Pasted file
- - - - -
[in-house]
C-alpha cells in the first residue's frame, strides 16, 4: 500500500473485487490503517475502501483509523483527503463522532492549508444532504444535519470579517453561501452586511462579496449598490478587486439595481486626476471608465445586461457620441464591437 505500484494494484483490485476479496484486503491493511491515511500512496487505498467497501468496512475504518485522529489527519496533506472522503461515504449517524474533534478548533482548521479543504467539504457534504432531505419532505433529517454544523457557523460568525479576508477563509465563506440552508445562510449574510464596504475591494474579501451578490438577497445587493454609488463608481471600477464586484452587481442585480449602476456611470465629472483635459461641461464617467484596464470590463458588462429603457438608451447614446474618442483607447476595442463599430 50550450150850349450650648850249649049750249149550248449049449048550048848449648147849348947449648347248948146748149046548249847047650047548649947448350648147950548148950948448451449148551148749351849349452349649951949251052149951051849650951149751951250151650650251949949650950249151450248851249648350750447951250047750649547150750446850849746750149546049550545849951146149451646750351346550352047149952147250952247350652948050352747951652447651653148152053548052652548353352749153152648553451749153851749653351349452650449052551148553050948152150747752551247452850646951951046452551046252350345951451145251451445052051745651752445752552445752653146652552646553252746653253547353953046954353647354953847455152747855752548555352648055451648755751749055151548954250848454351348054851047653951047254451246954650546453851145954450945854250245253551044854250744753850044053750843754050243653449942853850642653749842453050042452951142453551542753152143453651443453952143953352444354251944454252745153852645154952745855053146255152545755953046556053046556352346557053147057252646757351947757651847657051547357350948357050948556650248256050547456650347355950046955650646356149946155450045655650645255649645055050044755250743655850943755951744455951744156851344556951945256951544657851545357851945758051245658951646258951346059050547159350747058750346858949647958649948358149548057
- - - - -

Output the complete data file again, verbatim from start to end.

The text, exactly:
[in-house]
C-alpha cells in the first residue's frame, strides 16, 4: 500500500473485487490503517475502501483509523483527503463522532492549508444532504444535519470579517453561501452586511462579496449598490478587486439595481486626476471608465445586461457620441464591437 505500484494494484483490485476479496484486503491493511491515511500512496487505498467497501468496512475504518485522529489527519496533506472522503461515504449517524474533534478548533482548521479543504467539504457534504432531505419532505433529517454544523457557523460568525479576508477563509465563506440552508445562510449574510464596504475591494474579501451578490438577497445587493454609488463608481471600477464586484452587481442585480449602476456611470465629472483635459461641461464617467484596464470590463458588462429603457438608451447614446474618442483607447476595442463599430 50550450150850349450650648850249649049750249149550248449049449048550048848449648147849348947449648347248948146748149046548249847047650047548649947448350648147950548148950948448451449148551148749351849349452349649951949251052149951051849650951149751951250151650650251949949650950249151450248851249648350750447951250047750649547150750446850849746750149546049550545849951146149451646750351346550352047149952147250952247350652948050352747951652447651653148152053548052652548353352749153152648553451749153851749653351349452650449052551148553050948152150747752551247452850646951951046452551046252350345951451145251451445052051745651752445752552445752653146652552646553252746653253547353953046954353647354953847455152747855752548555352648055451648755751749055151548954250848454351348054851047653951047254451246954650546453851145954450945854250245253551044854250744753850044053750843754050243653449942853850642653749842453050042452951142453551542753152143453651443453952143953352444354251944454252745153852645154952745855053146255152545755953046556053046556352346557053147057252646757351947757651847657051547357350948357050948556650248256050547456650347355950046955650646356149946155450045655650645255649645055050044755250743655850943755951744455951744156851344556951945256951544657851545357851945758051245658951646258951346059050547159350747058750346858949647958649948358149548057